Download the podcast of Lovise Aalen’s talk on ‘The Politics of Ethnicity in Ethiopia: Actors, Power and Mobilisation under Ethnic Federalism’ to the African Studies Seminar at Oxford University below.
Federalism is often cited as the most effective way to manage ethnic tensions because it promises to give communities a degree of self-government and it means that groups that lose out in the national battle for power may be able to win locally. It therefore reduces the stakes of political competition and hence the prospects for electoral violence. But federal structures play out very differently according to the context in which they are inserted. For example, in Nigeria, the country’s extreme diversity has meant that there is no way to divide up the country such that each community can be in charge of its own affairs. As a result, every round of state creation has created a fresh wave of pressure for further devolution from minority groups that fear domination by larger groups in the new dispensation.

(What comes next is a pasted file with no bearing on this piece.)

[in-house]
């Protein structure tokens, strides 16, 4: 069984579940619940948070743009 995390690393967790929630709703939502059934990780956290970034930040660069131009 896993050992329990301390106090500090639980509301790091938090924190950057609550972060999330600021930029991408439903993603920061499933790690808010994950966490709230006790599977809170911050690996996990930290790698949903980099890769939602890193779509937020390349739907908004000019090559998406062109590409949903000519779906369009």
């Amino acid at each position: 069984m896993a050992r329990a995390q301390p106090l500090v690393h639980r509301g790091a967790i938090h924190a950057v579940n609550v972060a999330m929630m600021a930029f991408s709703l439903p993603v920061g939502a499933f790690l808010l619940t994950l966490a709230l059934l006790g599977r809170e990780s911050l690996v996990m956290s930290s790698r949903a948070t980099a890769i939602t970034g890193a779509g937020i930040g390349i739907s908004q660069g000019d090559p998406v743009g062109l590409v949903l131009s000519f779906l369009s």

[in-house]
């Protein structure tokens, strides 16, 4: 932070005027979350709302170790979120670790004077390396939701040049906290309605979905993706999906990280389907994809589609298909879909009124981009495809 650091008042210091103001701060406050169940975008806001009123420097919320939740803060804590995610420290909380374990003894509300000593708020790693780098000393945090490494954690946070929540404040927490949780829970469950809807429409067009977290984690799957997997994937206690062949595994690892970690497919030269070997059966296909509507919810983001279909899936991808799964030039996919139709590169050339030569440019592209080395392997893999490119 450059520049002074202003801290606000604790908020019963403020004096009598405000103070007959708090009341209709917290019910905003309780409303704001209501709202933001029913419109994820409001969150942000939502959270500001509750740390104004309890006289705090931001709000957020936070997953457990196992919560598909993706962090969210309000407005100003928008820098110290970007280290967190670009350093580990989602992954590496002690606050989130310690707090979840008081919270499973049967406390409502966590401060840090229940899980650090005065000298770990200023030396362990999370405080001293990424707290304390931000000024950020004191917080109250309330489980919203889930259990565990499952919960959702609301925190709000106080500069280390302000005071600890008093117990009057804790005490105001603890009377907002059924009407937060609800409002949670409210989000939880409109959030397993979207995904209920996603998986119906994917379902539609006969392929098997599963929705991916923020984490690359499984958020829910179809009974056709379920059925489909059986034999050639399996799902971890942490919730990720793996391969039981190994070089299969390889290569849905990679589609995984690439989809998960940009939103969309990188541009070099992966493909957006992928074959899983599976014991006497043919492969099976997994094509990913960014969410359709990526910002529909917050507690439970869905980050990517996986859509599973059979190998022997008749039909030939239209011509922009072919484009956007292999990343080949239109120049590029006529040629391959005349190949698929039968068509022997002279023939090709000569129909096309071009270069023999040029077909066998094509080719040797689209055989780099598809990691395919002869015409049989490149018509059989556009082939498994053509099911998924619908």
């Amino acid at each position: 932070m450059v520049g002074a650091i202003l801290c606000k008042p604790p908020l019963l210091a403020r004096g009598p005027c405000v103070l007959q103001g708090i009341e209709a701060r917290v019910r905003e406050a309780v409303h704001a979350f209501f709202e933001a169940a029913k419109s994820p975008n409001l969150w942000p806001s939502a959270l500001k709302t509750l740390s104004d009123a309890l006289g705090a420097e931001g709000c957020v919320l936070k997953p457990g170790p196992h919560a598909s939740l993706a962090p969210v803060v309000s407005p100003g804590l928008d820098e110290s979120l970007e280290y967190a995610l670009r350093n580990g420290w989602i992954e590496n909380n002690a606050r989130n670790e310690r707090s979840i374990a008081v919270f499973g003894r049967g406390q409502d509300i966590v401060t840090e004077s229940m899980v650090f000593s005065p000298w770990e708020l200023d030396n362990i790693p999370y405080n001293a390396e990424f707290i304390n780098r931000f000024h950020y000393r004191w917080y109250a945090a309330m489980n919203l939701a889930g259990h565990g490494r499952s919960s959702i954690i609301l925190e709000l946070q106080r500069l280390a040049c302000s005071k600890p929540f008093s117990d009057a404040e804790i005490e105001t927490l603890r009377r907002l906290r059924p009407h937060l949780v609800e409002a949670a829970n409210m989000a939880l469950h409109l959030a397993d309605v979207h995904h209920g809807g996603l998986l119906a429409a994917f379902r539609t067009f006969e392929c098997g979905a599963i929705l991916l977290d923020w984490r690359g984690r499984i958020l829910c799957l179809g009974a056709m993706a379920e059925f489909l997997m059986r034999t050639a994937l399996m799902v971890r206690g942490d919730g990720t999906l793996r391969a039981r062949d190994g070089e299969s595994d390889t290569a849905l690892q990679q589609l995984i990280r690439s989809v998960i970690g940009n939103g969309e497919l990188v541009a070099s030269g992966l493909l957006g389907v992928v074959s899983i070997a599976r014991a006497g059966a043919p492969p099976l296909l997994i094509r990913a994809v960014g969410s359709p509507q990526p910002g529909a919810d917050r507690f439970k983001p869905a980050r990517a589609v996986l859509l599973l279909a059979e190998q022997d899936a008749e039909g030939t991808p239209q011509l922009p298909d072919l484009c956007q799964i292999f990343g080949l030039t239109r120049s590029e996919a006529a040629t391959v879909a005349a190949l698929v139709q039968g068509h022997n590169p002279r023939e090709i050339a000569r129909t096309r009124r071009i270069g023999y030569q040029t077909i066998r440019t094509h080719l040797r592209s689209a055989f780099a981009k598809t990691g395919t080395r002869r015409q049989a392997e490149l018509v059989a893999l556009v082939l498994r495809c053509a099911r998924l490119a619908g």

In this talk, Lovise Aalen, an expert on the Horn of Africa at the Chr. Michelsen Institute in Norway, explains how the ethnicity is managed in Ethiopia and what happens when federalism is combined with a dominant-party state. Her findings are of great relevance to those thinking about how to manage electoral violence and how best to manage political competition in diverse and polarized societies.
To hear the talk, click here